A long time ago—the story goes—the Chinese Princess Lei Zu, age 14, was sipping tea in her royal garden when a cocoon dropped from a tree into her teacup. Annoyed, she fished it out. But the hot tea had begun to unravel a fiber from the cocoon. Lei Zu peered at the loose filament. She pinched between her damp fingers a thread that would change the world: silk.
“We must find the loose ends and unravel them,” says Inoyatkhan Okhunova, a silk maker who has worked for more than 30 years at the Yodgorlik silk mill, in Margilan, Uzbekistan. “It is best not to break them. This takes practice.”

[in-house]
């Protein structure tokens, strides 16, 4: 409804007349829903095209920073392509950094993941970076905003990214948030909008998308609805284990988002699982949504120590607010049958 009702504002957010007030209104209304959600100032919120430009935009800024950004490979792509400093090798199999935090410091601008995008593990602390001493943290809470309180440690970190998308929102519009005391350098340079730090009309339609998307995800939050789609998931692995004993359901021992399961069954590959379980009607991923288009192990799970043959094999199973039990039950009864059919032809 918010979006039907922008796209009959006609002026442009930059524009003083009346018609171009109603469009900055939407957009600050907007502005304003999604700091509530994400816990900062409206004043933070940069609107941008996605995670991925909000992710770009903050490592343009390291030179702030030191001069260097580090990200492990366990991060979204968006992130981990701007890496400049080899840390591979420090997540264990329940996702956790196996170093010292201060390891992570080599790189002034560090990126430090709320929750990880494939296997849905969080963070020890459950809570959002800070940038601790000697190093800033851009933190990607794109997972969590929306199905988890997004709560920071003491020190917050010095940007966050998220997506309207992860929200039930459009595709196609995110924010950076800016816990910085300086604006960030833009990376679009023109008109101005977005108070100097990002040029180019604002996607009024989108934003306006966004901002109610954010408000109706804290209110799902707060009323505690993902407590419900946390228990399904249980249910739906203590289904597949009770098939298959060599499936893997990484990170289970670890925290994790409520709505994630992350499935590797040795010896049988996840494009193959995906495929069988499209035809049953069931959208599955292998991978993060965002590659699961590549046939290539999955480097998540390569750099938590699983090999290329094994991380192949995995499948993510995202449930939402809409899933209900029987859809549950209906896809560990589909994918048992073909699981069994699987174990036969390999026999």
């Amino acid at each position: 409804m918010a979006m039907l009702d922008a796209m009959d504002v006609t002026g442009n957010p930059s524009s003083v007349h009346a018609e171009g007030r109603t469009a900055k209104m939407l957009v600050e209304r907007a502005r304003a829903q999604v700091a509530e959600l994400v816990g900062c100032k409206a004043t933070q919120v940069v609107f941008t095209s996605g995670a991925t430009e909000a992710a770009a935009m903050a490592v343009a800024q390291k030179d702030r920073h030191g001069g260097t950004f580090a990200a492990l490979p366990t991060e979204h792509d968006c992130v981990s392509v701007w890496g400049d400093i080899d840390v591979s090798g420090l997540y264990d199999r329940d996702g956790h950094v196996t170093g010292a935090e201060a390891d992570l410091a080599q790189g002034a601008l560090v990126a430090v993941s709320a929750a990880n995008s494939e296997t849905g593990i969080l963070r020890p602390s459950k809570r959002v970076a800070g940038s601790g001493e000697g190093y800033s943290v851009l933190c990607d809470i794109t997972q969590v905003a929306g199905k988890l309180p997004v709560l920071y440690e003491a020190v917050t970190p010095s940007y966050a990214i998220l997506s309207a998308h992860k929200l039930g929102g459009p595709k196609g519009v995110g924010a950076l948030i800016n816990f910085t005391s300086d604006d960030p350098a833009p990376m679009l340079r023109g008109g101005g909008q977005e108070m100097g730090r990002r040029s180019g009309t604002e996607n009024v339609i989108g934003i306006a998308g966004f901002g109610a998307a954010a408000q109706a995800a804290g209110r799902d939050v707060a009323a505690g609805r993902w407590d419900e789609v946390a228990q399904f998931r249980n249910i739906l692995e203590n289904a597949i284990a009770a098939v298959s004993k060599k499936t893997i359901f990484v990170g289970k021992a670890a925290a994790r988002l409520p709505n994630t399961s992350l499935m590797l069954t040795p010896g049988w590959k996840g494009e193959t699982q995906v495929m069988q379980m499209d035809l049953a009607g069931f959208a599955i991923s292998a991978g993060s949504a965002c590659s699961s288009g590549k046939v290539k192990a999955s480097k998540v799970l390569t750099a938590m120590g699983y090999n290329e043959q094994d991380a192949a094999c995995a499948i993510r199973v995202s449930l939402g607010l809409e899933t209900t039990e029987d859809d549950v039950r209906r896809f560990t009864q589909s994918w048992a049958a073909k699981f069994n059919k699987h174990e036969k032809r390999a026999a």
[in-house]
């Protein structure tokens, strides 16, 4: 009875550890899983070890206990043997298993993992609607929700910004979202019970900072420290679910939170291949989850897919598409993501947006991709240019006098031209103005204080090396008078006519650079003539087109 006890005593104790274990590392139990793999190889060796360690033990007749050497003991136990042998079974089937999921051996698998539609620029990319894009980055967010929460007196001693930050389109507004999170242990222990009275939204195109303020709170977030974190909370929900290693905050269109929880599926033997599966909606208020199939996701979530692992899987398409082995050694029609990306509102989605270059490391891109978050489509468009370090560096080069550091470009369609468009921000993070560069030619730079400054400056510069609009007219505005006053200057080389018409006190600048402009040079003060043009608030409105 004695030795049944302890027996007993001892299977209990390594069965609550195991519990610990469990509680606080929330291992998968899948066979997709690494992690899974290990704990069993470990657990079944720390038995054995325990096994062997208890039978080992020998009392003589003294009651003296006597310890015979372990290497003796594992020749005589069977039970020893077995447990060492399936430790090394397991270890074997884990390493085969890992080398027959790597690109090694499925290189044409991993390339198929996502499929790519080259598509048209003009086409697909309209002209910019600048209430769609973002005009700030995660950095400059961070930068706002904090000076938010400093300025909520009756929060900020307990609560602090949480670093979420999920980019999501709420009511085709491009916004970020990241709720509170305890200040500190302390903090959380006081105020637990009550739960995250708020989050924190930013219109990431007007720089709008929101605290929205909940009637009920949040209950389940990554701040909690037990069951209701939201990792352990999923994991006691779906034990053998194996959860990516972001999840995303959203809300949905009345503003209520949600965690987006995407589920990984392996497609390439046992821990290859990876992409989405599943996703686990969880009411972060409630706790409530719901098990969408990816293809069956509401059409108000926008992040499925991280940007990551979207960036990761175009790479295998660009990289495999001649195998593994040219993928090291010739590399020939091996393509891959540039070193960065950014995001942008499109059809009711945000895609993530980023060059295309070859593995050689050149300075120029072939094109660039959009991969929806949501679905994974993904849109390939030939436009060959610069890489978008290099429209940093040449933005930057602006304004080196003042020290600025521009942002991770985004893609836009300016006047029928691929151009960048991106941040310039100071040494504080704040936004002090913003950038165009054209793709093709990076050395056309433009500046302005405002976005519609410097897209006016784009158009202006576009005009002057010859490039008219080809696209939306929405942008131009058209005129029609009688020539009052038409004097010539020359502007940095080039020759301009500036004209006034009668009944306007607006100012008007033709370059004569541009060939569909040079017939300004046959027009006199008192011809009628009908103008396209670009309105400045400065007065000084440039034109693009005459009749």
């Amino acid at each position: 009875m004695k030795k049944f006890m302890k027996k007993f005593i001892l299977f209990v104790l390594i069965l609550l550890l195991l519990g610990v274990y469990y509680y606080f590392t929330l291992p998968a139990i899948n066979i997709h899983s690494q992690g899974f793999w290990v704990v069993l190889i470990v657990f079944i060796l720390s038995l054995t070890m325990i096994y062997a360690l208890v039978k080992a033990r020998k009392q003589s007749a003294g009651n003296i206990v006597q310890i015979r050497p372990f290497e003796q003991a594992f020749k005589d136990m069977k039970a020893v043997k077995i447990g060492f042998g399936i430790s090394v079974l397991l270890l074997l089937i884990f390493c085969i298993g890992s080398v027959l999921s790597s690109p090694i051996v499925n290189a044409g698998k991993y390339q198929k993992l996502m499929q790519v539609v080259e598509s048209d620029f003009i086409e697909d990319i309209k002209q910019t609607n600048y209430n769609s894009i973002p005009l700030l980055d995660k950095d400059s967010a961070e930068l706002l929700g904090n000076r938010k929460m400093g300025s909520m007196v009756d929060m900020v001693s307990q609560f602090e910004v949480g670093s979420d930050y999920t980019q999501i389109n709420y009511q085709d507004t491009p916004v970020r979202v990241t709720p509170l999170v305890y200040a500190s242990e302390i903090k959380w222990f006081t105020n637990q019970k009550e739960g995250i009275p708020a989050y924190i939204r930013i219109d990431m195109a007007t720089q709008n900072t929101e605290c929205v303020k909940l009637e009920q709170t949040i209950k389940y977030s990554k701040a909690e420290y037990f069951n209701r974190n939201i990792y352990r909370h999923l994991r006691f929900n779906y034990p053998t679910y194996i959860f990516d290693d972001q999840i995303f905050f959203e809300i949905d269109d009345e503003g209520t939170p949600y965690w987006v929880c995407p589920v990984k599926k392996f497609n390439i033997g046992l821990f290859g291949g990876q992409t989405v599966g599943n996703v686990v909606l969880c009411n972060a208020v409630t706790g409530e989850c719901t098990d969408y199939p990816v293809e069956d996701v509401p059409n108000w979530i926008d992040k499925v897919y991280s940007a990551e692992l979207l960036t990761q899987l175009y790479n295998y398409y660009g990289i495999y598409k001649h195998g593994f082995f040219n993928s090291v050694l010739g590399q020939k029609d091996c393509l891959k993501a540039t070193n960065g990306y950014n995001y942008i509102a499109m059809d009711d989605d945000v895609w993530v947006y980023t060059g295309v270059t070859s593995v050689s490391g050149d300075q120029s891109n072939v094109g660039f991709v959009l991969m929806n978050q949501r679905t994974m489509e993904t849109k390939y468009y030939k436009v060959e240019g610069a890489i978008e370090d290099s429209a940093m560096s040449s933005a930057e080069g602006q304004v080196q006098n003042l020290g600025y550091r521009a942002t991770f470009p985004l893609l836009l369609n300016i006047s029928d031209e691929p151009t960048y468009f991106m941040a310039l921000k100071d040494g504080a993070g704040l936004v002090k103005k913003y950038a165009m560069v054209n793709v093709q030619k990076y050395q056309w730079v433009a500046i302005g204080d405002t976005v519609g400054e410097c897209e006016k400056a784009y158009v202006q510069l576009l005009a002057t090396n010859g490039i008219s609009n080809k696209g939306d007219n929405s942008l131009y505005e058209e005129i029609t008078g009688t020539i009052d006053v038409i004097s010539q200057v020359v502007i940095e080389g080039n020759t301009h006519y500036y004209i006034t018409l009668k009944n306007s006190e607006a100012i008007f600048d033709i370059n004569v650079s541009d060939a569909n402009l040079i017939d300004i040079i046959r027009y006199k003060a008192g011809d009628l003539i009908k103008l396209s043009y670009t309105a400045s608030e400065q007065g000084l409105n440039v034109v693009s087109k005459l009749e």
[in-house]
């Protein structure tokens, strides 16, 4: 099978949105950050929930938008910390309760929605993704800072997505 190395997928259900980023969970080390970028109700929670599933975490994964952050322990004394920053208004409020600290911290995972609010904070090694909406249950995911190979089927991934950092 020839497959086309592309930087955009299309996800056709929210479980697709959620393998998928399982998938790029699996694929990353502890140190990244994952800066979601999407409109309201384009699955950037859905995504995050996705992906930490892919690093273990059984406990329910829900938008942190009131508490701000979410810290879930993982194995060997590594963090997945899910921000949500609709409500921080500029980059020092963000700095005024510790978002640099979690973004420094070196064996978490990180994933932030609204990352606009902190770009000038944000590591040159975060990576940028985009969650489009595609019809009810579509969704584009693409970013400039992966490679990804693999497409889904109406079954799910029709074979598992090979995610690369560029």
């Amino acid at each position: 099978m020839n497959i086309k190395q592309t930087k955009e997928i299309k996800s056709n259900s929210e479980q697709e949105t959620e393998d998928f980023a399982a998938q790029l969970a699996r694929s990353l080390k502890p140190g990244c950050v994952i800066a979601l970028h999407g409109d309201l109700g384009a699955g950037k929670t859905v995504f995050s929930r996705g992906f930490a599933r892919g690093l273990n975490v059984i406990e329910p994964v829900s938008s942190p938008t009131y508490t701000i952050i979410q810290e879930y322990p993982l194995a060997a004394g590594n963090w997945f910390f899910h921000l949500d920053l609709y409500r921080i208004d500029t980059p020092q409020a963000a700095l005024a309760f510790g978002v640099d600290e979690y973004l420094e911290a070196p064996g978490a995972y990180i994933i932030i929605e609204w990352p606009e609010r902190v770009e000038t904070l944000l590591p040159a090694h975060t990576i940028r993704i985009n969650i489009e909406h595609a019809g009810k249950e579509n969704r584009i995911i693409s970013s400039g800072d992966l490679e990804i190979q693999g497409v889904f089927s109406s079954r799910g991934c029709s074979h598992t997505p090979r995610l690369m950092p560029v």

To do this, Okhunova boils the cocoons in large, dented tin basins of soapy water. The individual silk fibers shine in the steamy workshop light like spider webbing. A colleague spins them—in braids of five, seven, ten—onto a bobbin. This is the primordial thread.
This is just the beginning.